Monday, October 24, 2011

Seneca Creek West Virginia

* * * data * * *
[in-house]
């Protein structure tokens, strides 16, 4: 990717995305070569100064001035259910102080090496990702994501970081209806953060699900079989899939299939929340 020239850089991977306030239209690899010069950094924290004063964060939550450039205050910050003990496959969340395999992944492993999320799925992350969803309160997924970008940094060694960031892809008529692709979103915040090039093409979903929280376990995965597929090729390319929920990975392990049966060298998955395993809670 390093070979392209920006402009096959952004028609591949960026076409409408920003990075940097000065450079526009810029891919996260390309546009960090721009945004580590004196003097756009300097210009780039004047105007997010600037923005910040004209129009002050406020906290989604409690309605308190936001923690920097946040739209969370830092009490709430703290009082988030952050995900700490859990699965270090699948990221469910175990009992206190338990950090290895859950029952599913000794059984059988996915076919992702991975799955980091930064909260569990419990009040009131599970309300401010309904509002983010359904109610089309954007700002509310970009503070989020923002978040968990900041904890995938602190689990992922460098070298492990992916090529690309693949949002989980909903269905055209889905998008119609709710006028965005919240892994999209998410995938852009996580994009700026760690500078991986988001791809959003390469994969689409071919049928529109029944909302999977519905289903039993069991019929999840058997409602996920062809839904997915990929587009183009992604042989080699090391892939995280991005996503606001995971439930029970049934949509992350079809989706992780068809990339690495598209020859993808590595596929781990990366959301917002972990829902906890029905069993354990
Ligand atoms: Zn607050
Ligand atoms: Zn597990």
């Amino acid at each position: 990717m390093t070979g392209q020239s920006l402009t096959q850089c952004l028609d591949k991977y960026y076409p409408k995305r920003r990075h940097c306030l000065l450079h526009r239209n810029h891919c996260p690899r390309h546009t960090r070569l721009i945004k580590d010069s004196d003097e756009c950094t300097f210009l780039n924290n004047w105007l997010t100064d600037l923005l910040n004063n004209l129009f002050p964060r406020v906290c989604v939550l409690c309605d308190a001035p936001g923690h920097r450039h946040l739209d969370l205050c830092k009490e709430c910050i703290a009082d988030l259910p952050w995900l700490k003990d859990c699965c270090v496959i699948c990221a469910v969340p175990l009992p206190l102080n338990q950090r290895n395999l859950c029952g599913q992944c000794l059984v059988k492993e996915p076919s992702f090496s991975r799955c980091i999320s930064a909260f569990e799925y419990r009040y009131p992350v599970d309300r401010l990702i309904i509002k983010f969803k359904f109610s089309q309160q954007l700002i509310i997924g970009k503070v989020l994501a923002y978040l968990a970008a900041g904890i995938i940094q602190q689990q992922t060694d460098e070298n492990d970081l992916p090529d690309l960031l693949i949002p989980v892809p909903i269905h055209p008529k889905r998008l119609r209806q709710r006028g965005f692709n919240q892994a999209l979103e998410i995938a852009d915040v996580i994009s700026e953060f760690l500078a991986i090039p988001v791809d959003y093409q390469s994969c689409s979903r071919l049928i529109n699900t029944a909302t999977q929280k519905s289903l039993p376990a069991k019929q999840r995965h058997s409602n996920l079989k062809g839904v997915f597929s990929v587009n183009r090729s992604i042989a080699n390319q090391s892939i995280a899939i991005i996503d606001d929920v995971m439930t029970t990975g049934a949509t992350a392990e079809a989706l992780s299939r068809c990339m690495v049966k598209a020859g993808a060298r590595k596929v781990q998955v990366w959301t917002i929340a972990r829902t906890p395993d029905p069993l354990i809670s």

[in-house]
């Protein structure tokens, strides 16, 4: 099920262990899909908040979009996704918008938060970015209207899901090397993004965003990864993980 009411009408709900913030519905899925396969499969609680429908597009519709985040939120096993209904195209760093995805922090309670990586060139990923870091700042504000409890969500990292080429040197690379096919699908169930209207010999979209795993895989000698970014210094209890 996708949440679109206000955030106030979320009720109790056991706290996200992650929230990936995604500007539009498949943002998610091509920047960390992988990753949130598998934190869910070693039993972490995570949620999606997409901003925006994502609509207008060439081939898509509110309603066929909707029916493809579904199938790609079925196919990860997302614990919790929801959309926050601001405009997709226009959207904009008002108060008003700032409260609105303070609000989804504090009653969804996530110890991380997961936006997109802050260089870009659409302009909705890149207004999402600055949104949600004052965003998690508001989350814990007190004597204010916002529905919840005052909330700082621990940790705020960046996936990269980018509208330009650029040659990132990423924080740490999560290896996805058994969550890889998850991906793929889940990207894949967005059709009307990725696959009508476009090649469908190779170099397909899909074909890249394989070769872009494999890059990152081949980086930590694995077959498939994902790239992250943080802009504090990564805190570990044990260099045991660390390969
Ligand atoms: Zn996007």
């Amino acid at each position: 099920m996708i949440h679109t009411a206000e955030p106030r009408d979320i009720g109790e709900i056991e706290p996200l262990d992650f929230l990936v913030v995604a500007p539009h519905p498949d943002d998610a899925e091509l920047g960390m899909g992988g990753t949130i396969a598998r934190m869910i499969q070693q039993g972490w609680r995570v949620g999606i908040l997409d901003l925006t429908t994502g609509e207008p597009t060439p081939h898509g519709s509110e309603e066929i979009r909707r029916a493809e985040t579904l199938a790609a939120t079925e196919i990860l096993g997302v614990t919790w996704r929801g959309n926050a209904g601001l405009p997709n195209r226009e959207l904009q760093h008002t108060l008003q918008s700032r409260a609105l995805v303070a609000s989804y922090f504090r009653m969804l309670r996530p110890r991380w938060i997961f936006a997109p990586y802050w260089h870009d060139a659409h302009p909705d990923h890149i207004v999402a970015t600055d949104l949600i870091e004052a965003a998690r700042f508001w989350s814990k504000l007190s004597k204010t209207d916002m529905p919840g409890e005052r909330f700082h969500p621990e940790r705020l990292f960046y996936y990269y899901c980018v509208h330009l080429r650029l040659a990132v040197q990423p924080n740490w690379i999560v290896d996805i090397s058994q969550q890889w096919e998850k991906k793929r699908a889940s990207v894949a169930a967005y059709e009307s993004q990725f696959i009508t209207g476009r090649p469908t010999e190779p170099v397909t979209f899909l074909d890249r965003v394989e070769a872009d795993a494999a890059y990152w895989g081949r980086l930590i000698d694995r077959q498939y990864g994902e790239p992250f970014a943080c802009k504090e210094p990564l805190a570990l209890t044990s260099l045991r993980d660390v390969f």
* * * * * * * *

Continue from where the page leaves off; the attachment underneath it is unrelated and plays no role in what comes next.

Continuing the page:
Mindy and I decided to get away for a short overnight backpacking trip in West Virginia. Our destination was the Seneca Creek Backcountry about an hour south of the Dolly Sods. Our plan was to hike a few miles down the Seneca Creek Trail and set-up camp, then do a little fishing. My knee has still been bothering me so our destination was the Judy Springs Trail Junction only 3 miles from the parking lot. The entire trail is very well maintained and well traveled. Mountain Bikers and Hikers were out in numbers especially for a late fall Sunday. There was a slight downhill grade down to where Seneca Creek meets the trail but from there very flat. There was a few tricky spots where you had to cross the stream but the water was relatively low so it didn't present too much of a problem. We past a few nice campsites around mile 2 but the majority of campsites where at the Judy Spring Trail Junction. I would say at least room for 10+ parties to relax and have a good time, plenty of open space and great access to water placed this in my top backpacking destination in the East Coast so far. But we all know good camping and water access isn't all that made this trip in my favorite list.....I also tried out Seneca Creek with my fly rod. The water was flowing very good for this time of year which on a smaller stream is better in my opinion. I would say the creek is only 25 feet wide at most and is mostly filled with pocket water and a few deeper holes here and there. We started right by the Judy Spring Trail Junction and fished downstream until the trail crossed over the river again. At almost every spot I threw a cast fish were present. I missed a bunch and landed 5-8. We only fished about 3/4 mile of stream but had pretty good success. The banks weren't choked with brush so casting was relatively easy for a small mountain stream. All the fish I caught were native rainbows ranging from 3 to 8 inches. I did miss a few bigger ones. I would come back here in a heartbeat, there is lots of trails and streams left to explore.

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